These wind turbines stripped down to the steel and completely rebuilt are forgoing the scrap heap in favor of second lives powering farms, schools and businesses.
Within the capital-intensive wind industry, there are a growing number of companies that specialize in bringing old turbines back to life, helping smaller customers save a little cash while going green.
Most of these wind turbines, once state-of-the-art, debuted on large California wind farms in the 1980s.
The Danish companies that built them took a "heavier is better" design philosophy, said Brian Kuhn of Aeronautica Windpower, based in Plymouth, Mass.
"They built themselves little battle tanks on top of the towers," said Kuhn, the company's vice president of marketing.
New 65- to 100-kilowatt wind turbines wind turbines, large enough to power a farm or help defray a school's electric bills, can cost between $3,000 and $6,000 per kilowatt, meaning the entry prices would be close to $200,000, according to American Wind Energy Association.
Buying secondhand can cut those costs by about half or even more, said Curt Eliason of Energy Maintenance Systems, another company refurbishing old turbines in Howard, S.D.
Many wind turbines are being decommissioned from some of California's oldest wind farms, having reached the end of their design lives, said Bent Kjellberg, the company's head of parts and logistics.
Some are being replaced with more powerful models, increasing the number of secondhand models on the market.
Wind farm operators are also replacing turbines more prone to kill birds along the Altamont Pass, about an hour east of San Francisco.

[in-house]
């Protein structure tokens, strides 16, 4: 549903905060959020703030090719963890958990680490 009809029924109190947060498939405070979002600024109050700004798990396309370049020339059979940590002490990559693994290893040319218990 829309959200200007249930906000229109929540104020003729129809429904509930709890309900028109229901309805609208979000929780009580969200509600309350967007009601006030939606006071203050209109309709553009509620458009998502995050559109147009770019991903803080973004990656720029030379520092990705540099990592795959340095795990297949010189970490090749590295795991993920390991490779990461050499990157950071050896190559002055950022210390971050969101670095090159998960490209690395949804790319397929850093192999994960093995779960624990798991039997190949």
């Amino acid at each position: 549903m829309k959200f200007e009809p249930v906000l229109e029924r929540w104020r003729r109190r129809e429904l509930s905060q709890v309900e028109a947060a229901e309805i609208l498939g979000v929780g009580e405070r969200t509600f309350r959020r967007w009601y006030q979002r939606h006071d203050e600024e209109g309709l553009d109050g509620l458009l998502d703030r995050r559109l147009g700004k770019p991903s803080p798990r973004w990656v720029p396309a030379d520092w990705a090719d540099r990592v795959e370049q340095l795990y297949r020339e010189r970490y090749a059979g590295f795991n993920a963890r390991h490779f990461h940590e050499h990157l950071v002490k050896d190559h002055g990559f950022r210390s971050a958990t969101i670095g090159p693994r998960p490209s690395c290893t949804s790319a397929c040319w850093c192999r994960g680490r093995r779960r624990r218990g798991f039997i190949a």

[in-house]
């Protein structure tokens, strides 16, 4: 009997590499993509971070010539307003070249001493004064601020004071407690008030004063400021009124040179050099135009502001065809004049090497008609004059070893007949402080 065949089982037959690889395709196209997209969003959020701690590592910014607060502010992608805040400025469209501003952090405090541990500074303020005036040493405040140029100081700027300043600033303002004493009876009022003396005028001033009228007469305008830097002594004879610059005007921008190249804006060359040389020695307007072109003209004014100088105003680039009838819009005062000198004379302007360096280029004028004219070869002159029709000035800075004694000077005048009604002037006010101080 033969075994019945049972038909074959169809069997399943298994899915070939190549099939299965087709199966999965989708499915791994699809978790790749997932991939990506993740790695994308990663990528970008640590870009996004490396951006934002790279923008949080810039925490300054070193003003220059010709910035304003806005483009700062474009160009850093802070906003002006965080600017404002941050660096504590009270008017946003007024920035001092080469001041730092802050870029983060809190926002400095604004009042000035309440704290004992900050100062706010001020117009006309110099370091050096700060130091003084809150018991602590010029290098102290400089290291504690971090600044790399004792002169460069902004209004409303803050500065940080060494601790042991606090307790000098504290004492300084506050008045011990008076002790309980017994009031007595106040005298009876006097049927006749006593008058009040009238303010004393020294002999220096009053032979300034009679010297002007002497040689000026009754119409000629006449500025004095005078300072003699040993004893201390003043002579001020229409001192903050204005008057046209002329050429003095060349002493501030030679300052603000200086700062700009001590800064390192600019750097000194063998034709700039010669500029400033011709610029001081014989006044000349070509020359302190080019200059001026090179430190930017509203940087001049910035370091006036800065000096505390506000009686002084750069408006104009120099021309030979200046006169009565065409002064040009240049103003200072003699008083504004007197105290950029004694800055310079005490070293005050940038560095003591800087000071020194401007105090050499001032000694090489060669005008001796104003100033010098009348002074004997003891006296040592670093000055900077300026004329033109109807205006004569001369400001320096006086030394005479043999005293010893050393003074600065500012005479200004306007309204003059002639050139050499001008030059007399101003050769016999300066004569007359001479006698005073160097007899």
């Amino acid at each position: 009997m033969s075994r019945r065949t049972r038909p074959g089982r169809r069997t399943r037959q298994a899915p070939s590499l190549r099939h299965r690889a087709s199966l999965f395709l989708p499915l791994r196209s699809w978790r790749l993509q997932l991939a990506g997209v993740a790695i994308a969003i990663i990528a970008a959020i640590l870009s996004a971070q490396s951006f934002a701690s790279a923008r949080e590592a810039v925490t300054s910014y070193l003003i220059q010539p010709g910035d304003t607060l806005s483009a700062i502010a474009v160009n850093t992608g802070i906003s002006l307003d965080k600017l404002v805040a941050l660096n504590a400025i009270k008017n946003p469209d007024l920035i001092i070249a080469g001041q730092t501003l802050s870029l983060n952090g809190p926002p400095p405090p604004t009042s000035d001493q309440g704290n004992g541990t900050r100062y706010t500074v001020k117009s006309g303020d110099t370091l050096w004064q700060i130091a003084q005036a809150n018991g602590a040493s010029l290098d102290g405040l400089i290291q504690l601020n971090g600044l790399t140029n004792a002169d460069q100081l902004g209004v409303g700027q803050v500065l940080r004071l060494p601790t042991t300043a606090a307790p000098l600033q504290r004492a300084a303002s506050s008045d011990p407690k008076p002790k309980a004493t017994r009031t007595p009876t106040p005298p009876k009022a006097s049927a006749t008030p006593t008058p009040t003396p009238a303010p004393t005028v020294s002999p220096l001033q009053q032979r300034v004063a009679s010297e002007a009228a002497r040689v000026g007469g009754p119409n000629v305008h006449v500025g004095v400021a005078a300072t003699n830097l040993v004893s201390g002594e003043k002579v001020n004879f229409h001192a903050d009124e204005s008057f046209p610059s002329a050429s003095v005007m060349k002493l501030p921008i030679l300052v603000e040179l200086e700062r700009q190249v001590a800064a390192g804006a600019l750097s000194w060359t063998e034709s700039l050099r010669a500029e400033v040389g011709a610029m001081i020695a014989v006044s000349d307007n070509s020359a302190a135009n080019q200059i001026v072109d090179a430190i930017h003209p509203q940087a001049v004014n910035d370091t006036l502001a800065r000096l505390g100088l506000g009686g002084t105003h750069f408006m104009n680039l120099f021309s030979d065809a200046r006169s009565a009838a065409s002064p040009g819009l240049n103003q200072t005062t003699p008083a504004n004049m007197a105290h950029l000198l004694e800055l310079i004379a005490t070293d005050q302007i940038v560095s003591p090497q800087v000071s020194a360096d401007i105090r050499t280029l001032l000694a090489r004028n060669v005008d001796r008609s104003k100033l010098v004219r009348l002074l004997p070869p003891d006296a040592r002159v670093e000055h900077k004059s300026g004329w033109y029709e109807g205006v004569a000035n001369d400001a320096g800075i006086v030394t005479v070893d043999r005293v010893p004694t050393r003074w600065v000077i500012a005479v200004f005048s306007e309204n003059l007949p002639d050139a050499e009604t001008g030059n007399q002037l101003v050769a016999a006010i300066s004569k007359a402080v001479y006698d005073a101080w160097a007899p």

The turbines were sited at close intervals along the migratory path of many endangered raptors. The blades of earlier models spin faster than later generation turbines, making them more lethal to golden eagles, hawks and owls.
Some of those are winding up on the secondhand market.
Michigan's Elkton-Pigeon-Bay Port Laker School District wanted to connect a few wind turbines to its elementary building to save on energy and integrate alternative energy into its curriculum.
"We weren't looking to be an energy producer or seller," said Kathy Dickens, the junior high school's student services director. "We were really just looking to minimize our bills."
After failing to find newer models that suited the district's needs, she entered a few search terms into Google and found three Nordtank turbines from Tehachapi, Calif., that were being refurbished by enXco Inc.
The on-campus wind farm, which was fully funded through a $265,000 Michigan Public Service Commission grant and installed with volunteer labor, saves the district a little cash.
But it has provided a gold mine of educational value, as students get to study physics and electricity by building small mock-up wind turbines and competing for the top design.
"That's been the golden nugget right there," Dickens said. "We're not saving tons of money, that's for sure."